Organic light-emitting diodes (OLEDs) are subject to thermal stress from Joule heating and the external environment. In this work, neutron reflectometry (NR) was used to probe the effect of heat on the morphology of thin three-layer organic films comprising materials typically found in OLEDs. It was found that layers within the films began to mix when heated to approximately 20 °C above the glass-transition temperature (Tg) of the material with the lowest Tg. Diffusion occurred when the material with the lowest Tg formed a supercooled liquid, with the rates of interdiffusion of the materials depending on the relative Tg's. If the supercooled liquid formed at a temperature significantly lower than the Tg of the higher-Tg material in the adjacent layer, then pseudo-Fickian diffusion occurred. If the two Tg's were similar, then the two materials can interdiffuse at similar rates. The type and extent of diffusion observed can provide insight into and a partial explanation for the "burn in" often observed for OLEDs. Photoluminescence measurements performed simultaneously with the NR measurements showed that interdiffusion of the materials from the different layers had a strong effect on the emission of the film, with quenching generally observed. These results emphasize the importance of using thermally stable materials in OLED devices to avoid film morphology changes.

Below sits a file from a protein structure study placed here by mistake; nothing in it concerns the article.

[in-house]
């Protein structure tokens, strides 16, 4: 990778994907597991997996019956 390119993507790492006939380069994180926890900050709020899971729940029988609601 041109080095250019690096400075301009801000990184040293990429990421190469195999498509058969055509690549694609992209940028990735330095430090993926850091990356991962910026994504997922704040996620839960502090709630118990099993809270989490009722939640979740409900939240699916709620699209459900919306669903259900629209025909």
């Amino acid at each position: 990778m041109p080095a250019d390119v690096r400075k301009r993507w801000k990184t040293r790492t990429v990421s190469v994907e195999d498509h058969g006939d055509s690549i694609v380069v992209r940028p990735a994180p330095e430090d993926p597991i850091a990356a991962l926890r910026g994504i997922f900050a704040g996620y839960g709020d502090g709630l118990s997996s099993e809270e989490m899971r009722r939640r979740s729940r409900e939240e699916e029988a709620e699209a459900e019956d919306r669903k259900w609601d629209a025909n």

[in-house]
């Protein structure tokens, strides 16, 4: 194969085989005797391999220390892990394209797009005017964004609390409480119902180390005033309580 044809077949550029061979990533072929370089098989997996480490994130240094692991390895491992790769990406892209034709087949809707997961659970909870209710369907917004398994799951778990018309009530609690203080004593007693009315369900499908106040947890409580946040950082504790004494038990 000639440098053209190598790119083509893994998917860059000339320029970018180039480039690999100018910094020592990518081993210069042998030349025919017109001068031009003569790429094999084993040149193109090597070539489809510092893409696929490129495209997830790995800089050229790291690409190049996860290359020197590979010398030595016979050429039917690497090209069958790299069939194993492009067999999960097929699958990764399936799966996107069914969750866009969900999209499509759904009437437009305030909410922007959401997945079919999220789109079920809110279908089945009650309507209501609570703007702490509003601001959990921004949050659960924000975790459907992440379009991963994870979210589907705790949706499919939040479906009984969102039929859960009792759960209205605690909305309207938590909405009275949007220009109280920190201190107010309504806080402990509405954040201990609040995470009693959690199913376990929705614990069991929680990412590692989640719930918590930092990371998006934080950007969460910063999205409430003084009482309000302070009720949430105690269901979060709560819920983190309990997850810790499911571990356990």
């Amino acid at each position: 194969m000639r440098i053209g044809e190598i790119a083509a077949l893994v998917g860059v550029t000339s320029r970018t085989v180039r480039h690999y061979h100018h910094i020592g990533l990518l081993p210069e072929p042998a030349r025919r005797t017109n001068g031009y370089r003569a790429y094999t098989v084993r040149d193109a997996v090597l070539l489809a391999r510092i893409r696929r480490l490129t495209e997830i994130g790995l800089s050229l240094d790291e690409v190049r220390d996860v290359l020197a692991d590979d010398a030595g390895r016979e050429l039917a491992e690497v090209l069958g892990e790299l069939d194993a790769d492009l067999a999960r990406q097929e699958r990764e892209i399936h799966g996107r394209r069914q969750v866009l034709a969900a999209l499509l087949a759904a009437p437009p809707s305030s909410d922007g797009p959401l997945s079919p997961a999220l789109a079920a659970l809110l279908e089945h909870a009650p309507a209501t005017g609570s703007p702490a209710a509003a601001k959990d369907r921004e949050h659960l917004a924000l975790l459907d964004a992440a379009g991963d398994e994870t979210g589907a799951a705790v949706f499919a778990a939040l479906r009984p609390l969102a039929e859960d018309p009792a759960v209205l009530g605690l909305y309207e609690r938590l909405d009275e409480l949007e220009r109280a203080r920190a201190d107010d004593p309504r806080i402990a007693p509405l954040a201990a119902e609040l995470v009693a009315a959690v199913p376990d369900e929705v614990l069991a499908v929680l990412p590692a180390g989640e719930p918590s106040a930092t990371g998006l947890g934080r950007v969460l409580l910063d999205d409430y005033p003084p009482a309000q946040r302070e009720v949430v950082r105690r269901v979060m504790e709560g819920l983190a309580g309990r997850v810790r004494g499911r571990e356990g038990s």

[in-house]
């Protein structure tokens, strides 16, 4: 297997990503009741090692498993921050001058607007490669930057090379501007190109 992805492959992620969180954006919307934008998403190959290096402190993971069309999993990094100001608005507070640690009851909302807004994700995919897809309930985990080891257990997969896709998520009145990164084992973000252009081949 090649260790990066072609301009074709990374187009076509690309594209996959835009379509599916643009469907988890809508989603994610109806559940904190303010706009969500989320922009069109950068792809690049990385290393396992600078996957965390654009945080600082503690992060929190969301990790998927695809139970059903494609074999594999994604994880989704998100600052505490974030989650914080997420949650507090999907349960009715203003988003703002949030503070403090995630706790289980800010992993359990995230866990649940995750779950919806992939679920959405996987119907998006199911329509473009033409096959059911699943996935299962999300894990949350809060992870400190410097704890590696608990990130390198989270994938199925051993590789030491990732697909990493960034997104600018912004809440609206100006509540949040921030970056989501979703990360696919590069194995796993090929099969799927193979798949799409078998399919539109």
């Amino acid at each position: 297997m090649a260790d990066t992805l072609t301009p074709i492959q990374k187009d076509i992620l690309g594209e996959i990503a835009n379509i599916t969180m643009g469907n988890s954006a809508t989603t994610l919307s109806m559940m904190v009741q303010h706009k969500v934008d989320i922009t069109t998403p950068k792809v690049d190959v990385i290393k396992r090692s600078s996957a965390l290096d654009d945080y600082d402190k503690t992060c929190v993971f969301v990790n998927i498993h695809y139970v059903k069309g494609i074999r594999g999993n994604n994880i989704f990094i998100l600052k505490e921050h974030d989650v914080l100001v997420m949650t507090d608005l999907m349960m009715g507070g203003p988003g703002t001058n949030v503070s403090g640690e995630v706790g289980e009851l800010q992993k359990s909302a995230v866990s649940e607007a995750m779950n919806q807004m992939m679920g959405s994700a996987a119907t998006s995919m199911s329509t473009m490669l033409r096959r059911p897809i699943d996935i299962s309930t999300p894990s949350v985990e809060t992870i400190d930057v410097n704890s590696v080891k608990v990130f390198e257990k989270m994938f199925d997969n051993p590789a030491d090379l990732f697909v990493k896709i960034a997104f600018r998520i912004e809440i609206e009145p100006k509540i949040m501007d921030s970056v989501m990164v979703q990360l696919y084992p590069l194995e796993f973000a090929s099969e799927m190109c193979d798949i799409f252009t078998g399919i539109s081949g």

- neutron reflectometry
- organic light-emitting diodes